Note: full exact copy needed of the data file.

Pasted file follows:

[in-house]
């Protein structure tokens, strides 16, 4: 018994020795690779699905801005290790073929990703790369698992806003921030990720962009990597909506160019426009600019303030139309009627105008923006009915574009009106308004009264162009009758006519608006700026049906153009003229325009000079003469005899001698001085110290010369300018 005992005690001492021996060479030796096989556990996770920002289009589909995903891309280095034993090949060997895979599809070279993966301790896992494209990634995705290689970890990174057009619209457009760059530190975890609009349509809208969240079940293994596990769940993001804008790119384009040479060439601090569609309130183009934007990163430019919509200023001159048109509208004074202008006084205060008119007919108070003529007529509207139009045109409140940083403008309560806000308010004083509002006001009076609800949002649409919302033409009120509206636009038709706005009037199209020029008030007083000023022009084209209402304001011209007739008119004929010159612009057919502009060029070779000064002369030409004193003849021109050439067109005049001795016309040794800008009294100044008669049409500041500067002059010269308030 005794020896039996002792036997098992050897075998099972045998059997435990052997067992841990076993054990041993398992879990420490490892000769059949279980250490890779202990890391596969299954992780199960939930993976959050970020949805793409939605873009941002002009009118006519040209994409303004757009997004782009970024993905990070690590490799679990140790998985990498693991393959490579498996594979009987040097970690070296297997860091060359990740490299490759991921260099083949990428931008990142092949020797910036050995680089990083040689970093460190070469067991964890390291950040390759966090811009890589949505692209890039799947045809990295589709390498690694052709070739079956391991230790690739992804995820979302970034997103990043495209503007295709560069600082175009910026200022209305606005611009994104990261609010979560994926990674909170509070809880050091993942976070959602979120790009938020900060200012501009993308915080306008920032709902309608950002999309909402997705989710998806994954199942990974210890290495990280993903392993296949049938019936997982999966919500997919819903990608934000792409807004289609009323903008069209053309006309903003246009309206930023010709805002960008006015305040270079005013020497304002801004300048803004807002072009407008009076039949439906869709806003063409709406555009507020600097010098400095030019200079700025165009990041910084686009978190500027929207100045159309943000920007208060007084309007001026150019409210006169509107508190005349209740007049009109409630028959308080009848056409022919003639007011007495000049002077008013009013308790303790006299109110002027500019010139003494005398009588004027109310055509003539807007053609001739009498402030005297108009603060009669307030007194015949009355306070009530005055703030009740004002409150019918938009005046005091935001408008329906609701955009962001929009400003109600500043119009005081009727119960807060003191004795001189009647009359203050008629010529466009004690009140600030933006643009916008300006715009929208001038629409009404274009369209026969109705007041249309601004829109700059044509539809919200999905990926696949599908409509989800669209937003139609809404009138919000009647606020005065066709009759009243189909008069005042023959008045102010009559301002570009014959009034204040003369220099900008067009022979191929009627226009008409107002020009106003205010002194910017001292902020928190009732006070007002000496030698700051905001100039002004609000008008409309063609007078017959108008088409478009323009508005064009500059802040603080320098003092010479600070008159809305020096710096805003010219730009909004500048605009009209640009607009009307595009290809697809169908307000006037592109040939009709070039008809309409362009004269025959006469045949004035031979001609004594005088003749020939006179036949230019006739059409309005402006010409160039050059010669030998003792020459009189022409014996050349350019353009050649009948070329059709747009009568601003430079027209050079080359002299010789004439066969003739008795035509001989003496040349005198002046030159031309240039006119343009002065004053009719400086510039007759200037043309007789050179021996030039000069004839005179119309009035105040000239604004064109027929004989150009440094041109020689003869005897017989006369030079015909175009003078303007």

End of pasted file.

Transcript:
[in-house]
């Protein structure tokens, strides 16, 4: 018994020795690779699905801005290790073929990703790369698992806003921030990720962009990597909506160019426009600019303030139309009627105008923006009915574009009106308004009264162009009758006519608006700026049906153009003229325009000079003469005899001698001085110290010369300018 005992005690001492021996060479030796096989556990996770920002289009589909995903891309280095034993090949060997895979599809070279993966301790896992494209990634995705290689970890990174057009619209457009760059530190975890609009349509809208969240079940293994596990769940993001804008790119384009040479060439601090569609309130183009934007990163430019919509200023001159048109509208004074202008006084205060008119007919108070003529007529509207139009045109409140940083403008309560806000308010004083509002006001009076609800949002649409919302033409009120509206636009038709706005009037199209020029008030007083000023022009084209209402304001011209007739008119004929010159612009057919502009060029070779000064002369030409004193003849021109050439067109005049001795016309040794800008009294100044008669049409500041500067002059010269308030 005794020896039996002792036997098992050897075998099972045998059997435990052997067992841990076993054990041993398992879990420490490892000769059949279980250490890779202990890391596969299954992780199960939930993976959050970020949805793409939605873009941002002009009118006519040209994409303004757009997004782009970024993905990070690590490799679990140790998985990498693991393959490579498996594979009987040097970690070296297997860091060359990740490299490759991921260099083949990428931008990142092949020797910036050995680089990083040689970093460190070469067991964890390291950040390759966090811009890589949505692209890039799947045809990295589709390498690694052709070739079956391991230790690739992804995820979302970034997103990043495209503007295709560069600082175009910026200022209305606005611009994104990261609010979560994926990674909170509070809880050091993942976070959602979120790009938020900060200012501009993308915080306008920032709902309608950002999309909402997705989710998806994954199942990974210890290495990280993903392993296949049938019936997982999966919500997919819903990608934000792409807004289609009323903008069209053309006309903003246009309206930023010709805002960008006015305040270079005013020497304002801004300048803004807002072009407008009076039949439906869709806003063409709406555009507020600097010098400095030019200079700025165009990041910084686009978190500027929207100045159309943000920007208060007084309007001026150019409210006169509107508190005349209740007049009109409630028959308080009848056409022919003639007011007495000049002077008013009013308790303790006299109110002027500019010139003494005398009588004027109310055509003539807007053609001739009498402030005297108009603060009669307030007194015949009355306070009530005055703030009740004002409150019918938009005046005091935001408008329906609701955009962001929009400003109600500043119009005081009727119960807060003191004795001189009647009359203050008629010529466009004690009140600030933006643009916008300006715009929208001038629409009404274009369209026969109705007041249309601004829109700059044509539809919200999905990926696949599908409509989800669209937003139609809404009138919000009647606020005065066709009759009243189909008069005042023959008045102010009559301002570009014959009034204040003369220099900008067009022979191929009627226009008409107002020009106003205010002194910017001292902020928190009732006070007002000496030698700051905001100039002004609000008008409309063609007078017959108008088409478009323009508005064009500059802040603080320098003092010479600070008159809305020096710096805003010219730009909004500048605009009209640009607009009307595009290809697809169908307000006037592109040939009709070039008809309409362009004269025959006469045949004035031979001609004594005088003749020939006179036949230019006739059409309005402006010409160039050059010669030998003792020459009189022409014996050349350019353009050649009948070329059709747009009568601003430079027209050079080359002299010789004439066969003739008795035509001989003496040349005198002046030159031309240039006119343009002065004053009719400086510039007759200037043309007789050179021996030039000069004839005179119309009035105040000239604004064109027929004989150009440094041109020689003869005897017989006369030079015909175009003078303007």